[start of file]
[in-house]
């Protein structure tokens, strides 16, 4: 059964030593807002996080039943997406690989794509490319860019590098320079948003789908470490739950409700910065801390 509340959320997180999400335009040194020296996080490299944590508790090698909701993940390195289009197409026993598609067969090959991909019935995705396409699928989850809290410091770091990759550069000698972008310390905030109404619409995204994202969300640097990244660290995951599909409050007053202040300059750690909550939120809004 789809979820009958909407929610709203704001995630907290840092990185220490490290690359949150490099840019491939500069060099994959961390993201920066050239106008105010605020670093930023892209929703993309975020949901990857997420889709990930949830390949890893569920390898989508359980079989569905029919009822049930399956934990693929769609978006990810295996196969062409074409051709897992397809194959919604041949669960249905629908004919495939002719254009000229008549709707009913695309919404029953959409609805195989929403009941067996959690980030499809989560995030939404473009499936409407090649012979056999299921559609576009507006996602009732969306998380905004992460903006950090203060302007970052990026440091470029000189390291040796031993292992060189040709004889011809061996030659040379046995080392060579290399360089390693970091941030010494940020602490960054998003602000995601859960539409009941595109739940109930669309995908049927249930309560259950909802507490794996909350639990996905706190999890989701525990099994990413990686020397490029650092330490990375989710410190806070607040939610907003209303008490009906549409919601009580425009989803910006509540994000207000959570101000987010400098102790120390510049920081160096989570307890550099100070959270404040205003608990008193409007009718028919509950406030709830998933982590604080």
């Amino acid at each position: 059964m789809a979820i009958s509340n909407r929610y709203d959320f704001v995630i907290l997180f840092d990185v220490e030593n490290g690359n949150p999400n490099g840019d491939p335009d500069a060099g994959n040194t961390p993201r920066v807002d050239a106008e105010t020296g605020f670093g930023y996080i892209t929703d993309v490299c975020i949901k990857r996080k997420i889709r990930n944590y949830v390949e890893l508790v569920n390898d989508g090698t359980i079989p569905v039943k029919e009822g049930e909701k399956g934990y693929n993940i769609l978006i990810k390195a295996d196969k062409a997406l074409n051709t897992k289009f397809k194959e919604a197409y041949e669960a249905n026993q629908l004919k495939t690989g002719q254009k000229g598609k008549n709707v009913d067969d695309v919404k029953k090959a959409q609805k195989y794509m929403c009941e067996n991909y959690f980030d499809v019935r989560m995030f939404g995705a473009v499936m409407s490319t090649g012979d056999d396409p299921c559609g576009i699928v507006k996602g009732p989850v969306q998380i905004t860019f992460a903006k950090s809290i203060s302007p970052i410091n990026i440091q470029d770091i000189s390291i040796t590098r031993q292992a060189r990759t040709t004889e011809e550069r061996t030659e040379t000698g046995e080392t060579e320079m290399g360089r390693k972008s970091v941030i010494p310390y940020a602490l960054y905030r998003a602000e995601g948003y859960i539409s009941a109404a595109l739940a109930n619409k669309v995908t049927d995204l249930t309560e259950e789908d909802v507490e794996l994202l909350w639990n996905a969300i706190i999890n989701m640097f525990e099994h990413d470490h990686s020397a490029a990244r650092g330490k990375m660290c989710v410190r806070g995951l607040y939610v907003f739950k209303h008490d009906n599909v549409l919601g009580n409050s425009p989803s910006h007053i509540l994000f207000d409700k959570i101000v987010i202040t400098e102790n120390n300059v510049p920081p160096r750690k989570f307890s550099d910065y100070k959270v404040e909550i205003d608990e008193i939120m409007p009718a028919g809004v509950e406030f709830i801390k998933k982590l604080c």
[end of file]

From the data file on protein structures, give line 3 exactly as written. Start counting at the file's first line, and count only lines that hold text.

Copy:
């Amino acid at each position: 059964m789809a979820i009958s509340n909407r929610y709203d959320f704001v995630i907290l997180f840092d990185v220490e030593n490290g690359n949150p999400n490099g840019d491939p335009d500069a060099g994959n040194t961390p993201r920066v807002d050239a106008e105010t020296g605020f670093g930023y996080i892209t929703d993309v490299c975020i949901k990857r996080k997420i889709r990930n944590y949830v390949e890893l508790v569920n390898d989508g090698t359980i079989p569905v039943k029919e009822g049930e909701k399956g934990y693929n993940i769609l978006i990810k390195a295996d196969k062409a997406l074409n051709t897992k289009f397809k194959e919604a197409y041949e669960a249905n026993q629908l004919k495939t690989g002719q254009k000229g598609k008549n709707v009913d067969d695309v919404k029953k090959a959409q609805k195989y794509m929403c009941e067996n991909y959690f980030d499809v019935r989560m995030f939404g995705a473009v499936m409407s490319t090649g012979d056999d396409p299921c559609g576009i699928v507006k996602g009732p989850v969306q998380i905004t860019f992460a903006k950090s809290i203060s302007p970052i410091n990026i440091q470029d770091i000189s390291i040796t590098r031993q292992a060189r990759t040709t004889e011809e550069r061996t030659e040379t000698g046995e080392t060579e320079m290399g360089r390693k972008s970091v941030i010494p310390y940020a602490l960054y905030r998003a602000e995601g948003y859960i539409s009941a109404a595109l739940a109930n619409k669309v995908t049927d995204l249930t309560e259950e789908d909802v507490e794996l994202l909350w639990n996905a969300i706190i999890n989701m640097f525990e099994h990413d470490h990686s020397a490029a990244r650092g330490k990375m660290c989710v410190r806070g995951l607040y939610v907003f739950k209303h008490d009906n599909v549409l919601g009580n409050s425009p989803s910006h007053i509540l994000f207000d409700k959570i101000v987010i202040t400098e102790n120390n300059v510049p920081p160096r750690k989570f307890s550099d910065y100070k959270v404040e909550i205003d608990e008193i939120m409007p009718a028919g809004v509950e406030f709830i801390k998933k982590l604080c």